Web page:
The Factor of Safety used in the CIRIA R156 method and in the CivilWeb Soakaway Design Spreadsheet relates to the design infiltration rate. There is always a level of uncertainty regarding the infiltration rate of the soil, particularly as this rate often decreases significantly with time as the soakaway and surrounding soils become clogged with sediments and fine materials. This effect is increased if the soakaway is poorly maintained.
Factor of Safety Considerations
The Factor of Safety adopted for design can depend on a number of conditions, including;
- The confidence the designer has in the chosen infiltration rate. This can depend on the number and reliability of the infiltration tests undertaken onsite.
- The consequences of failure of the soakaway. Small units serving non-critical catchments should use a smaller factor of safety than large soakaways where failure would result in significant flooding at this location or elsewhere in the system.
- The economic or practical implications of a larger soakaway. In some cases it may be beneficial to consider a smaller soakaway with better allowance for exceedance flows. An economic assessment of the costs or practical difficulties of a larger soakaway and the costs or inconvenience caused by exceedance flows can be useful in some circumstances.
- The expected level of maintenance. Where this can be actively controlled by the client the factor of safety could be lessened to allow for the lower levels of sedimentation and reduced likelihood of the infiltration rate deteriorating over time. One example of this might be where a rigorous maintenance procedure is already in place for other soakaways on the same site. On the other hand a garden or driveway soakaway is unlikely to be well maintained by a domestic landowner.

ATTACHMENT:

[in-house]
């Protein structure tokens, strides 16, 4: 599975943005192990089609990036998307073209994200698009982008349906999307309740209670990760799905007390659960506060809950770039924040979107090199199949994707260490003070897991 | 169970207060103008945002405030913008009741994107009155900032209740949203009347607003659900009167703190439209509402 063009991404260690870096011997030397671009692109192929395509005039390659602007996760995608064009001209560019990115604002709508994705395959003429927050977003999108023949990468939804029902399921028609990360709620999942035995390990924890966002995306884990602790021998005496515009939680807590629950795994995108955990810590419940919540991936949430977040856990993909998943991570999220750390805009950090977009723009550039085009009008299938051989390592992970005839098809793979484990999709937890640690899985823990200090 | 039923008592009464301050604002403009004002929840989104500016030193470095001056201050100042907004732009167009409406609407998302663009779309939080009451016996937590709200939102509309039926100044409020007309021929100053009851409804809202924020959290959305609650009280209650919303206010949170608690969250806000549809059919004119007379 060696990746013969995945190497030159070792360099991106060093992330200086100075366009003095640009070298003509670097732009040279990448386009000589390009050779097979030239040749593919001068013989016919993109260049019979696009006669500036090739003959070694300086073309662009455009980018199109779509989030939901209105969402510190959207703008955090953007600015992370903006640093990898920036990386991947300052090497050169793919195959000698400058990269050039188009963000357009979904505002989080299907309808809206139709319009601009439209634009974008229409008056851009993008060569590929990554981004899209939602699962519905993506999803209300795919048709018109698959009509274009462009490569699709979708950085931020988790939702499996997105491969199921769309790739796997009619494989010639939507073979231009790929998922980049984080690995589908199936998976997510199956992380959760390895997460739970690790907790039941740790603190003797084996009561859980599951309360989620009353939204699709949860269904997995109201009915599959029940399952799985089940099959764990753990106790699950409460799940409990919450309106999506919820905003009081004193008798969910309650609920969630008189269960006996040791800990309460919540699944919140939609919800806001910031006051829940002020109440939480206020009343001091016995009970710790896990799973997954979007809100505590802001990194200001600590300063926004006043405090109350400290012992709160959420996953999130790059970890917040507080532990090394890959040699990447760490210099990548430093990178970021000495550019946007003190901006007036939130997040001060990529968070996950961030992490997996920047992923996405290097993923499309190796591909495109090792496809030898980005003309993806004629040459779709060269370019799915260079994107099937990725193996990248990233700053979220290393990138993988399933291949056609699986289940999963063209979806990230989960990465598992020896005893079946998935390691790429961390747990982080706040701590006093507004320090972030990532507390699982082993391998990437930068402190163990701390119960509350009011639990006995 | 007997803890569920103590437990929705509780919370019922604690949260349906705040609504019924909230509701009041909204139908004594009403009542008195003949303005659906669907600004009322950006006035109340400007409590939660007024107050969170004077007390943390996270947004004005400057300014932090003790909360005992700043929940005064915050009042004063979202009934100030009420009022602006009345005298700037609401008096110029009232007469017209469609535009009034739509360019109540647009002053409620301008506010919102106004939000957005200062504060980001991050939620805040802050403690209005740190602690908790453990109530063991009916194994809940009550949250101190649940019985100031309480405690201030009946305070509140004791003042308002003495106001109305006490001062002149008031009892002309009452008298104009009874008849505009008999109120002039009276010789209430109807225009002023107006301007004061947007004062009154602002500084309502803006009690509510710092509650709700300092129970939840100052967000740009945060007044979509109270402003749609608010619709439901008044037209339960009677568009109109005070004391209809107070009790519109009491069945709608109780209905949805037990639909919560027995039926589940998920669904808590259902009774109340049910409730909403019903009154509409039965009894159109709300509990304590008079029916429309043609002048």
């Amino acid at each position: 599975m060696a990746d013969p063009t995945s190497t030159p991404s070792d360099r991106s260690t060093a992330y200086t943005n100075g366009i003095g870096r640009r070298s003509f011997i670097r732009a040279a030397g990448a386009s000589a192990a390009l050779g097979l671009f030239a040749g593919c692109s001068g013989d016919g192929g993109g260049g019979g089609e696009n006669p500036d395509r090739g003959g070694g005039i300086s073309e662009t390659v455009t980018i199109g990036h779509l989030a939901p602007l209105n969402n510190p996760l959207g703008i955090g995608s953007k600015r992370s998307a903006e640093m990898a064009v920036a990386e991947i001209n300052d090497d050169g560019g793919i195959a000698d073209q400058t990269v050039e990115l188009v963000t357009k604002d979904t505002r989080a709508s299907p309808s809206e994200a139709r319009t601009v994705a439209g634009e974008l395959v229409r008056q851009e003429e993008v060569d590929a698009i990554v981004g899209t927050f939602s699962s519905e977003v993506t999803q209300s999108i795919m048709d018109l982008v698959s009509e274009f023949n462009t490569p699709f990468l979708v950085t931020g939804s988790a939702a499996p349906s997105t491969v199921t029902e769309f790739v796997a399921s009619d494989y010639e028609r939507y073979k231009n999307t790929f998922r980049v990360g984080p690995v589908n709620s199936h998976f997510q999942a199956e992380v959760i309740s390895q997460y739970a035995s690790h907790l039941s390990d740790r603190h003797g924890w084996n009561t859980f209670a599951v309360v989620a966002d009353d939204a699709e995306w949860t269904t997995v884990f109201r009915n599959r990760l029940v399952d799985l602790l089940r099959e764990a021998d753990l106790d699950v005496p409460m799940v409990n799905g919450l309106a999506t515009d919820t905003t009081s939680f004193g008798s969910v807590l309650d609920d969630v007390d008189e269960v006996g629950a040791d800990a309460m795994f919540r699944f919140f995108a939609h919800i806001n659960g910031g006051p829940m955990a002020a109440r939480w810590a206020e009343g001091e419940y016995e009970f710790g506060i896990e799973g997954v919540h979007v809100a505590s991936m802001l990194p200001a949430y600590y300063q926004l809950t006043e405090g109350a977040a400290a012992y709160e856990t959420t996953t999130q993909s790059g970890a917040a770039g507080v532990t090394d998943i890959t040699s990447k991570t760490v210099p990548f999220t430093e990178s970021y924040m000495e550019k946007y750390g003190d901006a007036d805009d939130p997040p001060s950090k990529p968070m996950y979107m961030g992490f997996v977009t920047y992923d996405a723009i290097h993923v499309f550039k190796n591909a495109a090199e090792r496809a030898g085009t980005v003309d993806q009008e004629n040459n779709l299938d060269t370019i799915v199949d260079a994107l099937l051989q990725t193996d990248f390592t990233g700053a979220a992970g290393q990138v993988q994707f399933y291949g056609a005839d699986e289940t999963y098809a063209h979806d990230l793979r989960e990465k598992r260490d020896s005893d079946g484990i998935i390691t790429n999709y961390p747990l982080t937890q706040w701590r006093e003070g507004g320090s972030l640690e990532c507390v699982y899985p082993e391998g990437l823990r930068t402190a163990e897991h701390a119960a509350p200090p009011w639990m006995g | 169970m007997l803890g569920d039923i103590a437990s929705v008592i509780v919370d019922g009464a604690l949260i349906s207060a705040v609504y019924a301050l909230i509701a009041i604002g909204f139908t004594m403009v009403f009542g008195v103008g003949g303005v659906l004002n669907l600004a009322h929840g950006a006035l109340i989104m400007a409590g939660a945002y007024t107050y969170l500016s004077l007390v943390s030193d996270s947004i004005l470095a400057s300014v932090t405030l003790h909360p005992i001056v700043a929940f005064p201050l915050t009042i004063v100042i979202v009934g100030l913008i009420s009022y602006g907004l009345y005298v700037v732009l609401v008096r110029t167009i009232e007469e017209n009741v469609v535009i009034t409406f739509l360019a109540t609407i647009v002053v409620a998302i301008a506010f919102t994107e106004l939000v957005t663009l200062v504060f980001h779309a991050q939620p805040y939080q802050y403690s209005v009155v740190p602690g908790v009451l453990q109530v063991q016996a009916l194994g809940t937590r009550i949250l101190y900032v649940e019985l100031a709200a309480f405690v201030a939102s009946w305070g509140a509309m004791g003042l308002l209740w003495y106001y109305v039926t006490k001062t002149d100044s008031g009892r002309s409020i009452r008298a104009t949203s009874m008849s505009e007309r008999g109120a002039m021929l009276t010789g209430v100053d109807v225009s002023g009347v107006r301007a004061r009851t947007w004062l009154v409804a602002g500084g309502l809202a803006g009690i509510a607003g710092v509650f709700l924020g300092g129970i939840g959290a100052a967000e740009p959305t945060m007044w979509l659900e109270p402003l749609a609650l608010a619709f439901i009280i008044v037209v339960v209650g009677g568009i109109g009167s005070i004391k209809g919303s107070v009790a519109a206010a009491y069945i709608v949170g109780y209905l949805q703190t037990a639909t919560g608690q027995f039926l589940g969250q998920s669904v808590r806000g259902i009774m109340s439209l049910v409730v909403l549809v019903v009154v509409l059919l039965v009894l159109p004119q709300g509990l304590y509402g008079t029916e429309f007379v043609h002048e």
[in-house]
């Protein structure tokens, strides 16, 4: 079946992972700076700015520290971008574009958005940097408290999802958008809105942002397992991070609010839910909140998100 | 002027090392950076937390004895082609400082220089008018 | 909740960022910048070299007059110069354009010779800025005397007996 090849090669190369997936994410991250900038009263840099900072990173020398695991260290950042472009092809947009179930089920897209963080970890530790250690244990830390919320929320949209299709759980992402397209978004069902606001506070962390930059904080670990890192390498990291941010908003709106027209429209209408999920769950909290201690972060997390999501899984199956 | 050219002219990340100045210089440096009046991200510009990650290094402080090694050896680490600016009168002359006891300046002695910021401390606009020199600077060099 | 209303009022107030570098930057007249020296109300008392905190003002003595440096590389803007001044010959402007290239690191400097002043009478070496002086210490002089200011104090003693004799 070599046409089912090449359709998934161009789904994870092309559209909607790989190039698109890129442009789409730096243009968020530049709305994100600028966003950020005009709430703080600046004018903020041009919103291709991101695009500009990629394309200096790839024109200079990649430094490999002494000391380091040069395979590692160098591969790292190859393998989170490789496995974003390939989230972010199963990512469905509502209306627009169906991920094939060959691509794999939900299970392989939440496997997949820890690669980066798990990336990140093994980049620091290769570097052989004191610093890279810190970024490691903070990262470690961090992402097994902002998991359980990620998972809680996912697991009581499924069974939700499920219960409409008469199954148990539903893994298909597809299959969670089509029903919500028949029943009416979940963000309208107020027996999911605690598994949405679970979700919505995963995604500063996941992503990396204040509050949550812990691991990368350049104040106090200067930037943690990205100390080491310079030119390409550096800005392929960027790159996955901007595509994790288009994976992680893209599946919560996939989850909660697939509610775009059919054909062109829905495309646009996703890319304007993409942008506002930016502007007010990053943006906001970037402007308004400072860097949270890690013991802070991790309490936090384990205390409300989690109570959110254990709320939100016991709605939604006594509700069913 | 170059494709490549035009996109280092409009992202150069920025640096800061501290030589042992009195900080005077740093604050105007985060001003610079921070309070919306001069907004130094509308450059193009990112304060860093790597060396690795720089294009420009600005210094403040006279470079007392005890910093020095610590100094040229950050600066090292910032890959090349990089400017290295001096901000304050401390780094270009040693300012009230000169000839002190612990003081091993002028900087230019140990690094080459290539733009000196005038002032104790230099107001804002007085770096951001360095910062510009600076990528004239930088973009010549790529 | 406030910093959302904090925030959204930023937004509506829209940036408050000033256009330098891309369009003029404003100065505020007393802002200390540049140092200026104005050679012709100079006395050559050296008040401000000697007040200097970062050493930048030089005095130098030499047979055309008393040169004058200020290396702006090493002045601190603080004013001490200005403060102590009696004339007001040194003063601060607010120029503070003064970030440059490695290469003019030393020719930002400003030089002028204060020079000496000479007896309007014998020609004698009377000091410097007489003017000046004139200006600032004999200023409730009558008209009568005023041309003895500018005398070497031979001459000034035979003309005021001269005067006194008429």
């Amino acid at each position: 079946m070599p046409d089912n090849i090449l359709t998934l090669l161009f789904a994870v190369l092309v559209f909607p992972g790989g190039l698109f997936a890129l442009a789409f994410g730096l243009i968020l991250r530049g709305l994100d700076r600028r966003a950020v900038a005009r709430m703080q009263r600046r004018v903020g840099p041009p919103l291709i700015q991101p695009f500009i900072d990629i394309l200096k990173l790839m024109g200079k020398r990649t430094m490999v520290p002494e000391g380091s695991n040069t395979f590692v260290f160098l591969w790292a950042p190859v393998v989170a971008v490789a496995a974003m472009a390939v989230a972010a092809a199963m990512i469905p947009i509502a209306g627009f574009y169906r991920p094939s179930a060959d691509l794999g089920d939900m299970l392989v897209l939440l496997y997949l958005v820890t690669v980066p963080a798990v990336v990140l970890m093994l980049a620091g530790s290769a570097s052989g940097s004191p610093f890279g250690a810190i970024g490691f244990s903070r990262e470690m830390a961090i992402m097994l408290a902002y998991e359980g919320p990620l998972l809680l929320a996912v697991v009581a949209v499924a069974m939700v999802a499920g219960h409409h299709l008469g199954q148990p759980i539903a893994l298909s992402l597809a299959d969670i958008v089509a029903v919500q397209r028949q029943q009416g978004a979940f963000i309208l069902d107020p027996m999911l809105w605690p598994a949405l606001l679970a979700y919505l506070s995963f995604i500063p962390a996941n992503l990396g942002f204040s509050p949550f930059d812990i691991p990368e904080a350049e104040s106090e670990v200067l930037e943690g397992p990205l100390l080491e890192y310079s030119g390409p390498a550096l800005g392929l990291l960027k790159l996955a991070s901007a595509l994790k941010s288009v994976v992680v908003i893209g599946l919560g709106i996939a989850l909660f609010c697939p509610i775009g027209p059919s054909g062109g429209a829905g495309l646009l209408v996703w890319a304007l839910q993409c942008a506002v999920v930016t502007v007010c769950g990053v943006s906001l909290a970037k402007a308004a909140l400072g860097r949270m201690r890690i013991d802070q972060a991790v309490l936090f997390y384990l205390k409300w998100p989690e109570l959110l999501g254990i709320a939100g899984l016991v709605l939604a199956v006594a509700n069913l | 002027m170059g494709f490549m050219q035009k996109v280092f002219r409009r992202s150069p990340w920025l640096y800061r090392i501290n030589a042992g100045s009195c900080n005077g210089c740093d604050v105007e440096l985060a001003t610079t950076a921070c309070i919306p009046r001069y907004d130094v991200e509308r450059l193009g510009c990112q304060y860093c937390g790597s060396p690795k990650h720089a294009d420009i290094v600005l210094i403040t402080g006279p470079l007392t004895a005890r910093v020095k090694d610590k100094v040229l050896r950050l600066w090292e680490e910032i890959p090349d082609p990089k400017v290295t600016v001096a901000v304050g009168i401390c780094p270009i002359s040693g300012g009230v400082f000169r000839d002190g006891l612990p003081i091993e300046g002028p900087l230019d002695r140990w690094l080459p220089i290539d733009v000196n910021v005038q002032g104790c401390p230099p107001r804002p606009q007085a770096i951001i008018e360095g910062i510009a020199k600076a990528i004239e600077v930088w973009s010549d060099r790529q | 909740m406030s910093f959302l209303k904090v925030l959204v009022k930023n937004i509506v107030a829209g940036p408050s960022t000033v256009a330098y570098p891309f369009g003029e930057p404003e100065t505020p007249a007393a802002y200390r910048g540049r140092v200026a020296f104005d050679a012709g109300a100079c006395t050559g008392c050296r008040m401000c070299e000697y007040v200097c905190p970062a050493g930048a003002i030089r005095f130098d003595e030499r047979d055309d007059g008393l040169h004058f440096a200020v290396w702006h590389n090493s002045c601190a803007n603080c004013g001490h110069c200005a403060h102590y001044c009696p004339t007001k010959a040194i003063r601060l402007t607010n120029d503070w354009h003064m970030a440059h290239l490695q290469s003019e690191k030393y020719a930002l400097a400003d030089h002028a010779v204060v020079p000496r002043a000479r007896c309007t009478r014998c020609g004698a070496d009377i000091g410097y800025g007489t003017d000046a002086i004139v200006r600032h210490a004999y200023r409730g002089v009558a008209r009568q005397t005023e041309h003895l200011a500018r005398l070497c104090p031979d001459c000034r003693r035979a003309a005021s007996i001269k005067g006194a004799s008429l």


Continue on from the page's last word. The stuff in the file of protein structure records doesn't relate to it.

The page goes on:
- The likelihood of the infiltration rate deteriorating over time can be dependent on runoff conditions and on the level of sediment interception methods employed. Where the runoff is expected to be low in sediment, for example roof runoffs, the factor of safety could be lowered. Also suitable sediment interception methods such as filter strips and catchpits can reduce the likelihood of the infiltration rate deteriorating over time, possibly justifying a lower factor of safety.
- Similarly silty or clay soils with a low infiltration rate are less likely to be impacted by accumulated sediments which could justify a lower factor of safety. Accumulated sediments will have a similar infiltration rate to silty soils, around 1x10^-6 m/s, so any design infiltration rates similar to this value will not be significantly impacted by sediments accumulated within the soakaway.
- The expected time to empty can also be a factor. When the soakaway is designed with a long emptying time this can lead to the soakaway retaining some level of water for long periods during prolonged periods of rainfall. This can lead to microbial growth at the base of the soakaway which reduces the infiltration rate through the base.
Choosing a suitable factor of safety is always a matter of judgement for the designer. It is generally recommended that a value of 1.5 or higher is chosen. Only where the consequences of failure are extremely low should a lower value be considered, or where a BRE 365 design is required.
The table below is given in CIRIA R156, though these figures are not based on any operational data, so are only a very rough guide.
Care should be taken that if the infiltration factor of safety is set at 1.0, the other conservative assumptions and simplifications detailed here should be included to return a design in accordance with BRE 365.
Related Spreadsheets from CivilWeb;
Full drainage design suite (50% Discount) including 7 spreadsheets;
- Colebrook White Pipe Design
- Manning Pipe Design
- Manning Open Channel Design
- Linear Drainage Design
- Runoff Calculator
- Attenuation Design
- Soakaway Design